GUEST AUTHOR BLOG: "How Likeability Can Restore Trust In Business" by Rohit Bhargava author of "Likeonomics: The Unexpected Truth Behind Earning Trust, Influencing Behavior, and Inspiring Action."
What if the first thing any business did was tell you exactly why you shouldn’t buy from them?
We don’t generally expect this kind of honesty from business.
And there are plenty of reasons why most companies wouldn’t even consider it.
Of course, no one wants to turn down a sale. After all, customers are customers and revenue is revenue.
But what if the real secret to selling more and being more profitable had everything to do with an unexpected and human honesty instead of focusing just on perception at all costs?
In the process of trying to be all things to all people, most businesses never admit that they aren’t perfect for every customer.
Instead by making manipulative and “augmented” claims about what they offer, businesses and marketing teams in particular have collectively created a crisis that is threatening the entire ecosystem of business today. It is a crisis of believability and no business, no matter how big or small, is immune to it.
A Gallup survey in 2011 measured confidence in institutions and found that only 12 percent of Americans had a “great deal” or “quite a lot” of confidence in the US Congress. But before you wag your finger at those corrupt politicians – big business didn’t fare much better at only 19%. Even small business, traditionally one of the most trusted institutions in America (after the US military), only came in at an unimpressive 64%.
Adding to the problem, every week a new article or book is published about this trust gap between business and consumers. Occupy Wall Streetwas a highly visible recent explosion that showed the depth of this rift. Somehow business and perhaps even capitalism itself has become the enemy to many Americans.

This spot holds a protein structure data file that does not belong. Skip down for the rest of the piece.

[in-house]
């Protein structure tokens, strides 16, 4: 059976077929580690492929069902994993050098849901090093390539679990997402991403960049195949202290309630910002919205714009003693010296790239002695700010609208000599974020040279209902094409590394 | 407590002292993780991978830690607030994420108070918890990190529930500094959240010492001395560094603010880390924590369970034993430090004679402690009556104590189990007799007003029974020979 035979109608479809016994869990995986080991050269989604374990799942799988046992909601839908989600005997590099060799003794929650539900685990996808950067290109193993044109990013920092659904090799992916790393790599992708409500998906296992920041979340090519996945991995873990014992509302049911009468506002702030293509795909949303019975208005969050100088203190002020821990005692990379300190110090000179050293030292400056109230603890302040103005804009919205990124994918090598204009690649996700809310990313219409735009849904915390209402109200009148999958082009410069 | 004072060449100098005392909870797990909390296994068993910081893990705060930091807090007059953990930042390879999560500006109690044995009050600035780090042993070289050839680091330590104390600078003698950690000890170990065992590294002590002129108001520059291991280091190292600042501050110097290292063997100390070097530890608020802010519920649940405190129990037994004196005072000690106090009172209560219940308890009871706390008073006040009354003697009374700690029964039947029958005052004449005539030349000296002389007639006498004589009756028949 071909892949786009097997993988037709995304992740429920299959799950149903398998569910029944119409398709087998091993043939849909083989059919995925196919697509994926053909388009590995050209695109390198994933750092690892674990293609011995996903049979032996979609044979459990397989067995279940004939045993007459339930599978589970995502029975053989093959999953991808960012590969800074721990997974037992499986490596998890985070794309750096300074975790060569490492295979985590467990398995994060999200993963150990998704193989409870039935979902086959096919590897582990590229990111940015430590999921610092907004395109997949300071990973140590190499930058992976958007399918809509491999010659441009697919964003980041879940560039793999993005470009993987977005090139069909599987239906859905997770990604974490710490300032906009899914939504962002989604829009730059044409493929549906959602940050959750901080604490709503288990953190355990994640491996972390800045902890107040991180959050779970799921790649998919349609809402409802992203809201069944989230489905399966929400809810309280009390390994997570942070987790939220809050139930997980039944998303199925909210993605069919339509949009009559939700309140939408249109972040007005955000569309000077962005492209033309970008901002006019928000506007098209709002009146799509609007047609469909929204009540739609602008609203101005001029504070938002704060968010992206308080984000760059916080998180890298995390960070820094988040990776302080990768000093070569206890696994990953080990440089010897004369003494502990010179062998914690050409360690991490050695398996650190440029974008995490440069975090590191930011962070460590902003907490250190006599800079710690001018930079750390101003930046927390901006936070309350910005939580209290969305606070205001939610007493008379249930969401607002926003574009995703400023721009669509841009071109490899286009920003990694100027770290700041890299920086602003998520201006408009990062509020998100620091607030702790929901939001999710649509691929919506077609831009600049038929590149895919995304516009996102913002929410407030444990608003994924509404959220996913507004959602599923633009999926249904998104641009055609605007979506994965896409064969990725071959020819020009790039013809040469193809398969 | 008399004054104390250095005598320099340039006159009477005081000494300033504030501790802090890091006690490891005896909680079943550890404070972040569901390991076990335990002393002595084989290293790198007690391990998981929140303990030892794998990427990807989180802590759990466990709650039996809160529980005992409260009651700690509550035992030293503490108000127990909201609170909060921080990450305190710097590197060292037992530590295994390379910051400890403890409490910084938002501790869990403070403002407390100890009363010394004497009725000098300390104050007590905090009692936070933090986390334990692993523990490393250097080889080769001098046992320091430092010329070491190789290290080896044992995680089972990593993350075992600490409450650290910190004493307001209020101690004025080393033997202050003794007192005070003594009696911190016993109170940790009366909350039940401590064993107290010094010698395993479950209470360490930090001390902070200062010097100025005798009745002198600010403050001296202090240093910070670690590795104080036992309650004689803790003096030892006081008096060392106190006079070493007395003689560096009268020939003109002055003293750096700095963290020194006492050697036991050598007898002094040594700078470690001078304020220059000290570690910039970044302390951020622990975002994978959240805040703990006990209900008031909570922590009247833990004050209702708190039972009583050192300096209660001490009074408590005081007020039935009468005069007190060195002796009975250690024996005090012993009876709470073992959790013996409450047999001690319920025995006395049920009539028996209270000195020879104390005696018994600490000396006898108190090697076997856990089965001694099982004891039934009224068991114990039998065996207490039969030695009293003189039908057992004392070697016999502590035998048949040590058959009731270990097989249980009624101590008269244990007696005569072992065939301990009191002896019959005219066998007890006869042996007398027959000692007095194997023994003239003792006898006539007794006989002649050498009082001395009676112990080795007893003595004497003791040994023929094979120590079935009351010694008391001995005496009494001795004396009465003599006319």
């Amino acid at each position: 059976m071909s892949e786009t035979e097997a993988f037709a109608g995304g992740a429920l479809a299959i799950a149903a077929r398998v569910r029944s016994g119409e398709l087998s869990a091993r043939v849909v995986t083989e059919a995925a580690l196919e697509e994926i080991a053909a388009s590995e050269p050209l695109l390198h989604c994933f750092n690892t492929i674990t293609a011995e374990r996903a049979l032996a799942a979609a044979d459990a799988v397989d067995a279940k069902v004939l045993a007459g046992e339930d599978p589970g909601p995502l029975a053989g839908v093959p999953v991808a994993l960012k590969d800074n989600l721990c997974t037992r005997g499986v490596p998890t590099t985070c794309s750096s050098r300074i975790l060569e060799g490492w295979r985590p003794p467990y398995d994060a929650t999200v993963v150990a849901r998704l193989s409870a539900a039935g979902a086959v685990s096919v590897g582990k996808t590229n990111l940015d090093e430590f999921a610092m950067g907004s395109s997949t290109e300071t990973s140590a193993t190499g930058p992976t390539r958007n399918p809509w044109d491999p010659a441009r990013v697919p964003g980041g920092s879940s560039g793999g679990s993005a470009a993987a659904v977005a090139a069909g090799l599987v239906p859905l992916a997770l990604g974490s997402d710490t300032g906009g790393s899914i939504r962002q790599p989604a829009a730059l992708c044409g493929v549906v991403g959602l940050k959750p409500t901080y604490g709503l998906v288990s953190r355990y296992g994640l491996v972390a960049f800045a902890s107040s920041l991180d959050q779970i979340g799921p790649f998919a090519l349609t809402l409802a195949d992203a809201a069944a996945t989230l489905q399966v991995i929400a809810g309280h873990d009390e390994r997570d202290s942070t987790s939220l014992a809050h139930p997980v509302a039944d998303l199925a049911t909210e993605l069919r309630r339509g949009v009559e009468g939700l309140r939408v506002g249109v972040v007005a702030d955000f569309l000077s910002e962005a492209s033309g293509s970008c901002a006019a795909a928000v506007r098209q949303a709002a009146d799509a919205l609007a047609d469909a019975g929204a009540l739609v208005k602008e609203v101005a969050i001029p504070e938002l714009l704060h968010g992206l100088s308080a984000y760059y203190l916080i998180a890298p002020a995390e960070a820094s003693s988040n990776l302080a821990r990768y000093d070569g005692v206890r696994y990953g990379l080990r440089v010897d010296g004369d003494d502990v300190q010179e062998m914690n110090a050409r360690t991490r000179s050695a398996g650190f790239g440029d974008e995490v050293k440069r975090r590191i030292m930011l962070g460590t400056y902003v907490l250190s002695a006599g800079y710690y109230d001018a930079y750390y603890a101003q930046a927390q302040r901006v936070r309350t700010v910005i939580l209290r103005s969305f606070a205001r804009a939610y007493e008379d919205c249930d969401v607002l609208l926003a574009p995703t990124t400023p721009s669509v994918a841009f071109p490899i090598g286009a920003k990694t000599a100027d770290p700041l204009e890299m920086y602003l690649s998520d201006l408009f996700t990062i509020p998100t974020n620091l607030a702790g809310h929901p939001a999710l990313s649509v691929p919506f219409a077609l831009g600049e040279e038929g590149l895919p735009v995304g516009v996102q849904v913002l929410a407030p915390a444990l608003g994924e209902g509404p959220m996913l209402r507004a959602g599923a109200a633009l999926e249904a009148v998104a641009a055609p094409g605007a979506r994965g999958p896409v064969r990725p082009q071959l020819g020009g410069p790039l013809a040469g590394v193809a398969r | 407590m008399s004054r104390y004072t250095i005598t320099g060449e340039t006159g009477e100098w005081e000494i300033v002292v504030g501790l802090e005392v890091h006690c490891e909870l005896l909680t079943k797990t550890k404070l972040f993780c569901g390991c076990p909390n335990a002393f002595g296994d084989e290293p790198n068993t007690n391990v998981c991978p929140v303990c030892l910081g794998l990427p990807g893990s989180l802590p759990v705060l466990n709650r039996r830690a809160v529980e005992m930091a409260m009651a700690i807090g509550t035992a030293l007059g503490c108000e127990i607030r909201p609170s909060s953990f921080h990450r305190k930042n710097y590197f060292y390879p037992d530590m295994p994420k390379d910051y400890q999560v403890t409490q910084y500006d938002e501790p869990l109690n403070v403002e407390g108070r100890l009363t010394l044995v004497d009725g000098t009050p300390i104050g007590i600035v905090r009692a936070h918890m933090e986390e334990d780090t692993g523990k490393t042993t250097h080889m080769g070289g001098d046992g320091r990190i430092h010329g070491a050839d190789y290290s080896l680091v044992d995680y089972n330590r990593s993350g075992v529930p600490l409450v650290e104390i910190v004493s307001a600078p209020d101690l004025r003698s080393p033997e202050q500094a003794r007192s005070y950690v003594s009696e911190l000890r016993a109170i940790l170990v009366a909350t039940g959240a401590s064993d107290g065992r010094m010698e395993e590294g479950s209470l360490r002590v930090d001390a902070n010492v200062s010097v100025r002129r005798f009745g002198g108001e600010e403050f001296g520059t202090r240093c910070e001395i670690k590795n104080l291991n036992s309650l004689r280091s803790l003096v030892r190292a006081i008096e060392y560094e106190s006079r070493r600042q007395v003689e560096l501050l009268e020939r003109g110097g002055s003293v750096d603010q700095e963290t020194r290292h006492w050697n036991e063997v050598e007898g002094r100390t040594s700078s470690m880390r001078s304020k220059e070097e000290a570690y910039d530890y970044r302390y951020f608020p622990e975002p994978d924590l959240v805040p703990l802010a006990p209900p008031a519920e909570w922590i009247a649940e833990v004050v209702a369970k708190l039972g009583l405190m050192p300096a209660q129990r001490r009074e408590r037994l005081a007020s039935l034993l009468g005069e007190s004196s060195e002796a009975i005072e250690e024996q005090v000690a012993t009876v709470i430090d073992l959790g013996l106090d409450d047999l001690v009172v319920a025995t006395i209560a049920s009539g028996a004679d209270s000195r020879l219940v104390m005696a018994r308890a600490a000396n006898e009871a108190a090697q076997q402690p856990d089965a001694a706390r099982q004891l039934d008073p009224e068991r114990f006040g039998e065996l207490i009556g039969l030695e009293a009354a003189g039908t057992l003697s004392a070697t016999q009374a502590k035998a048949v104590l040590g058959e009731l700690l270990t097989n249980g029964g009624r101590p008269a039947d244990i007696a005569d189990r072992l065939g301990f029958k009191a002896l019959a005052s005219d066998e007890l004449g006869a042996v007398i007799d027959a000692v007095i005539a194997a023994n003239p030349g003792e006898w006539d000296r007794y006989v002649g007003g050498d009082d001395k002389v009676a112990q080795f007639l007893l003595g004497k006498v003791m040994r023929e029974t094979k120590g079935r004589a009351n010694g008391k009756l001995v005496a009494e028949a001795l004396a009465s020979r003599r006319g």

Something needs to change – but what will it take?
This was the question at the heart of Likeonomics, where I delve into the stories of brands and organizations around the world to understand what makes them more believable and more trusted. An unlikely answer is coming from the resurgence of an ideal that many people would never have equated with business, and certainly not with big Fortune500 businesses … likeability. The fundamental insight behind Likeonomics is that business is finally rediscovering that while people may not trust institutions, they trust other people they have personal connections with. We all do business and build relationships with people we like.
It is why brands like Intel , IBM , and Cisco are all running multiple million dollars focused on their people and the innovations they create. It is why a brand like Skechers has ruthlessly tried to copy the model that helped a beloved grassroots brand likeTOMS Shoesbuild a customer base of millions of people.
"In the process of trying to be all things to all people, most businesses never admit that they aren’t perfect for every customer."
When brands focus on their people, they immediately become more likeable because they offer a real human connection. In some cases, like Skechers, it is based on little more than a gimmick … and that only works for a short time before detractors attack. Yet for the brands that do manage to do this authentically, they can not only make more money but they also inspire their employees and their customers.
The lesson this offers is that the most important currency a business has isn’t made of paper anymore, it comes from relationships. In a society filled with distrust where people simply don’t believe what they see or hear – the only way to survive as a business is to build trust by making a more personal and human connections. It requires a new focus beyond just promoting products and features.
The future belongs to the organizations who can connect with their customers and employees in a more real and authentic way. In a world where trust is the ultimate metric of success or failure, personal relationships and likeability is everything.
Rohit Bhargava is a marketing expert on helping brands bring more humanity back to business. His second book Likeonomics focuses on how to build trusted and likeable brands and will be available on May 22nd. He teaches global marketing at Georgetown University, and is a Senior Vice President in the Strategy & Planning group at Ogilvy.
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